Catering to Online Customers

It was little more than three years ago when Paul McAlary opened the doors to Main Line Kitchen Design in Philadelphia, PA. The president of the company admits to some hesitation, given the economic environment of the kitchen and bath industry at the time. But thanks to some encouragement from his wife, who is a marketing executive, and a friend who works in Internet advertising and e-commerce Website management, he pushed forward.

Concentrating on a business model that emphasizes the Internet rather than a physical showroom, McAlary has grown the design firm at a rate of about 35 percent each year since.

The decision to eliminate a showroom was based on what he saw happening in the industry in his nearly 20 years as a designer. “Going back about 10 years ago, when we measured a kitchen, we sold a kitchen more than two-thirds of the time,” says the designer, who graduated with a degree in computer engineering and also has a background in general contracting. “As the economy slowed, and as more people turned to the Internet, that percentage declined. When I left the company and looking to start my own business, it was down to less than 30 percent of the time.

“Most firms around here didn’t charge a deposit,” he continues. “People looking to renovate their kitchens would shop until they dropped. They’d go to every different showroom and price out their kitchen a hundred different ways. But kitchens are complicated, and most people didn’t understand they weren’t comparing apples to apples. Wherever they ended up when they ran out of gas was where they bought their kitchen.”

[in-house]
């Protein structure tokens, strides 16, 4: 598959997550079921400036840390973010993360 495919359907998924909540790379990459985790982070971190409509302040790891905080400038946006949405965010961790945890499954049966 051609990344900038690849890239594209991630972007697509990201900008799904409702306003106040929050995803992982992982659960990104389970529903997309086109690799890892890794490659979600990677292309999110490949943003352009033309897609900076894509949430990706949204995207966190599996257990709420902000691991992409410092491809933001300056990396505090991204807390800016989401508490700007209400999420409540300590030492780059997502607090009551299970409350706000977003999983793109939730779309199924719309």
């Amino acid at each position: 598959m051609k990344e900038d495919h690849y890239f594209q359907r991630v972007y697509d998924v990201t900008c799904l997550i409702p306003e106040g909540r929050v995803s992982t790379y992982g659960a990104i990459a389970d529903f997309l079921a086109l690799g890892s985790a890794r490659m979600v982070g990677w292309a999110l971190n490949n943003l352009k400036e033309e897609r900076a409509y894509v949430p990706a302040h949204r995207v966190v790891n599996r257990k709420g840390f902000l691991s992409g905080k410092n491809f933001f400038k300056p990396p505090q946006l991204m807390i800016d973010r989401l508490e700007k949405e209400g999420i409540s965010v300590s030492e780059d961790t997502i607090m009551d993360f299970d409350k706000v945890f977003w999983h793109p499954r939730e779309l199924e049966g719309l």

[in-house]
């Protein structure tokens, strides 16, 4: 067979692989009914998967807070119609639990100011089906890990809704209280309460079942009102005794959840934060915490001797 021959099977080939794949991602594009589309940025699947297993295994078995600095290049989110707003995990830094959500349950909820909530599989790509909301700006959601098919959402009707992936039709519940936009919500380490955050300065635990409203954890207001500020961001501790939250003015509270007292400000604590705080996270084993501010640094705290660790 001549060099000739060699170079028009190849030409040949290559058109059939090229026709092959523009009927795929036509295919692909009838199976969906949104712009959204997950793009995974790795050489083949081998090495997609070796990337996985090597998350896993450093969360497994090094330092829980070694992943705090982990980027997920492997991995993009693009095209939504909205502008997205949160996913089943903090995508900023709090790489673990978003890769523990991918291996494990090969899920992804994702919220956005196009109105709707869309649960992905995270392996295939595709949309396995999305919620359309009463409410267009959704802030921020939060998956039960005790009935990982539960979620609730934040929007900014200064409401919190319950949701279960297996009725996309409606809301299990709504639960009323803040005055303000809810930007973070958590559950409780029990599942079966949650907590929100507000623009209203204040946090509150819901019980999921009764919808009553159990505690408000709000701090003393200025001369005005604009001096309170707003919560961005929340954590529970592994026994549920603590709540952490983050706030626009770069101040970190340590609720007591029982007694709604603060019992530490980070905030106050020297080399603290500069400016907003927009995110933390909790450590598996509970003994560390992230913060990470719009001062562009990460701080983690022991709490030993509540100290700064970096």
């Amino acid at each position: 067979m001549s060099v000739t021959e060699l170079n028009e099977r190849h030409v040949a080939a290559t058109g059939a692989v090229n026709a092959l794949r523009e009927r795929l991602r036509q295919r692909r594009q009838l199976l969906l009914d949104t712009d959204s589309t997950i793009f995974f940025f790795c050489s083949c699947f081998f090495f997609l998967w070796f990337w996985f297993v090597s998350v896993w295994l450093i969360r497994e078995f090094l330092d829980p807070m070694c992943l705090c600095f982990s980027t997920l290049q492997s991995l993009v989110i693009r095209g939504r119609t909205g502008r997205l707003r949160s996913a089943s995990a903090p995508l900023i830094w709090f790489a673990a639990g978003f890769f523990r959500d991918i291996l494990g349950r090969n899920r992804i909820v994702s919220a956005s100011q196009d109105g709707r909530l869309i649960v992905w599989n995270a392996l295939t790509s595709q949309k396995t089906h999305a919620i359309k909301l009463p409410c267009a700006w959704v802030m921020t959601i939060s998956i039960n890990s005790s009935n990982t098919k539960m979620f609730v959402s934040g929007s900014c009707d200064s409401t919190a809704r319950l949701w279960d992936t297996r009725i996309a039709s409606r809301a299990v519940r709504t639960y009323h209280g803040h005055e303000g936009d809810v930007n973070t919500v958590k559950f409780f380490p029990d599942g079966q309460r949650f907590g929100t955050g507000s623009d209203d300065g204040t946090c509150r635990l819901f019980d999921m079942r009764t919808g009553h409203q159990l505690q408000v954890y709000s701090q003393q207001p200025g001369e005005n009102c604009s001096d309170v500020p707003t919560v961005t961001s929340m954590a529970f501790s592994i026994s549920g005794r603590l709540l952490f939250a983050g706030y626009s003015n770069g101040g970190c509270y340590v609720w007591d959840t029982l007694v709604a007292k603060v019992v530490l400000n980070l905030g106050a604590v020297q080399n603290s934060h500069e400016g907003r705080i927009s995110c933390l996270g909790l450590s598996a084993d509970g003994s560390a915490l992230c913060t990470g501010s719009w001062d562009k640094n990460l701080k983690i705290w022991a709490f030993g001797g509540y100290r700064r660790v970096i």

Saturdays at the showroom were less than fruitful. “We’d wait on someone for half a day who wasn’t going to buy a kitchen for 10 years,” he says. “They were just looking for something to do on a Saturday. And even if they intended to remodel, they didn’t want to invest enough time to understand the process. They’d take any advice they could, then run to IKEA to buy cabinets.

“When I created this company, we got rid of the showroom because I saw it as a way for people to not get good advice. I decided to put our money into Internet sales to get the customers we want.”

While he admits that the lack of a showroom can make some clients a bit uncomfortable, McAlary says people are getting used to the idea, as evidenced by the increased number of referrals. “It was a hard sell in the beginning,” he says. “But it’s actually more convenient for our customers. We go to their homes, designing spaces on laptops right in front of them…in the very rooms they’re renovating. They don’t have to go anywhere. We come to them…at night, on weekends, whenever they are free.”

 

Going Viral

McAlary works with two designers, which gives him the ability to split his time between designing kitchens and maintaining the company’s Website and social media sites. He immerses himself in nearly all mainstream social media sites, including Houzz, Facebook, Twitter, Pinterest, LinkedIn and YouTube. By far, he believes Houzz brings him the most business, but he sees all of them playing an important role. “People are very shopper oriented,” he says. “Houzz is the first place they look when they want to do a kitchen. We have to be there. [It’s perceived that] if you’re not on Houzz, you’re not in the kitchen business.”